A recent article in the Huffington Post titled “Doctors Have Been Treating Lower Back Pain All Wrong,” revealed what we’ve known all along: physical therapy is a solid solution for patients with low back pain. In fact, physical therapy and other alternative treatments are being pushed as the first-line of defense before invasive and costly interventions including surgery, medication and imaging.
The Huffington Post article reported on new guidelines by the American College of Physicians (ACP), released to change the tides on one of the most common reasons Americans make a doctor’s appointment. Low back pain surprisingly ranks second behind the common cold in conditions driving people to seek medical advice.
The hope is that Americans will begin to treat most cases of low back pain much like they do the common cold: by allowing it to run its course. For those with chronic pain, alternative treatments such as physical therapy, yoga and acupuncture are being heralded as more effective and less costly than injections, MRIs and pain relievers.
The ACP turned its attention to the medications commonly used to treat low back pain. The committee’s findings suggest acetaminophens (including Tylenol and Excedrin) are ill-equipped to treat back pain and steer physicians to prescribe nonsteroidal anti-inflammatory drugs including aspirin and ibuprofen. Overuse of the appropriate NSAIDs, however, can lead to heart and gastrointestinal issues in some cases. Due to their highly addictive nature, opioids are recommended as a last-resort option, used only after non-drug therapies and other pain relievers fail to improve pain.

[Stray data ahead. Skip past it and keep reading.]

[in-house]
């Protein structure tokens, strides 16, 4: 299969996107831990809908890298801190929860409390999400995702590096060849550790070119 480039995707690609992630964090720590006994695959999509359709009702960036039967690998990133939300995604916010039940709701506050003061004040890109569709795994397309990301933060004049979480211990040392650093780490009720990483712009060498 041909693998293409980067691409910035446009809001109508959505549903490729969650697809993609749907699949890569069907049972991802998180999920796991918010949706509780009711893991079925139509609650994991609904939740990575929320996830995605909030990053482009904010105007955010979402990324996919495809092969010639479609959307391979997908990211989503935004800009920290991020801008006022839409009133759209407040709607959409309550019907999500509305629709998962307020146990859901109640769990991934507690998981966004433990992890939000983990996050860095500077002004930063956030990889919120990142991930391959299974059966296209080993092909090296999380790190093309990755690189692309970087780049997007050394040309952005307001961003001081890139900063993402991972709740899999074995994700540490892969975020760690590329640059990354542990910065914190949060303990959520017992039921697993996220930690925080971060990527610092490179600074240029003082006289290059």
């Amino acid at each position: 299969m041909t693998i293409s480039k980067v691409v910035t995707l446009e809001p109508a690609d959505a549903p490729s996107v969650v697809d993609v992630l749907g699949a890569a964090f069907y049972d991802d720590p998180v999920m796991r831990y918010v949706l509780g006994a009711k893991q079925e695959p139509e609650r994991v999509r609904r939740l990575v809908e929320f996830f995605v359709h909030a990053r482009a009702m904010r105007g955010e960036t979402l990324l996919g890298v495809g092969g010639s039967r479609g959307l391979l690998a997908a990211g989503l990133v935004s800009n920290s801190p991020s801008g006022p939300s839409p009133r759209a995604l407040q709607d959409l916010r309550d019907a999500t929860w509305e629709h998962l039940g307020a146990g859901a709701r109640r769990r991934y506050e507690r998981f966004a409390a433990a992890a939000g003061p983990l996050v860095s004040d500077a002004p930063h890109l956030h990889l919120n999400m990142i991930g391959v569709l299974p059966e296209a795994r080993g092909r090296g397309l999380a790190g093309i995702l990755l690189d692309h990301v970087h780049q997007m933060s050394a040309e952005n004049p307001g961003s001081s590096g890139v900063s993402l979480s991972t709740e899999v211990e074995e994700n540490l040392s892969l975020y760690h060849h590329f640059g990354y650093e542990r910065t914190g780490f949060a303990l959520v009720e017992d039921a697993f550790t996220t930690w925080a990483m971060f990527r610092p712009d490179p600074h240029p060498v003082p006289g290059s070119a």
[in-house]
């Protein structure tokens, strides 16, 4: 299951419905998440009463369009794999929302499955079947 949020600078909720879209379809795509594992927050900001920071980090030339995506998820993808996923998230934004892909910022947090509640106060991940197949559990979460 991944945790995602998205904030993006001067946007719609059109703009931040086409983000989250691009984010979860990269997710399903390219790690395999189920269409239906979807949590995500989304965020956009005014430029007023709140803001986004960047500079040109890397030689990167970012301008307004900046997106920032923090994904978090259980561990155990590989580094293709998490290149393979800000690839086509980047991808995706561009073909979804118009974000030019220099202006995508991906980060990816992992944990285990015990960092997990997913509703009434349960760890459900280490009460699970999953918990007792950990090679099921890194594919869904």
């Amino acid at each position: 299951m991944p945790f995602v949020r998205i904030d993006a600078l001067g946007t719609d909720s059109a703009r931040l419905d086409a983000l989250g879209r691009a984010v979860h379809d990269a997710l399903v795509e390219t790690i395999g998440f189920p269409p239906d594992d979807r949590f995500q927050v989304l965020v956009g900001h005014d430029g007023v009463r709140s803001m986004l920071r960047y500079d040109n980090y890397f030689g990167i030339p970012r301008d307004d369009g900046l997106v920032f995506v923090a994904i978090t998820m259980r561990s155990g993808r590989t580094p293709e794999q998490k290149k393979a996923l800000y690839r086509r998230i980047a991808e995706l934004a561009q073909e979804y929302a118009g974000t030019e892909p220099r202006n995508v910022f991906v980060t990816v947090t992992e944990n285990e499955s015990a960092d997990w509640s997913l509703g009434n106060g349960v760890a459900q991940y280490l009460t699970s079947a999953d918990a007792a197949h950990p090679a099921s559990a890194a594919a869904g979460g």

The new guidelines—replacing outdated guidelines released in 2007—help patients avoid the risks associated with all pain relievers and reinforce the value of seeking out low-risk alternative therapies including exercise, multidisciplinary rehabilitation and massage.
Physical therapists are experts in restoring and improving patients’ mobility and movement. Physical therapists not only treat persistent or recurrent low back pain, but educate patients on the prevention of future issues. To prevent back pain, PTs teach patients how to:
Maintain proper body positioning at work, home, and during leisure activities.
Lift correctly by keeping the load close to the body.
Request assistance when lifting heavy objects.
Adopt and follow a regular exercise program.
These strategies and more can help a patient resolve the current case of low back pain and reduce the risk of returning pain. Be sure to inquire about the physical therapists' experience in helping people with low back pain when contacting a physical therapy clinic for an appointment. It’s also helpful to make a list of symptoms and being prepared to describe activities that make the pain worse in great detail.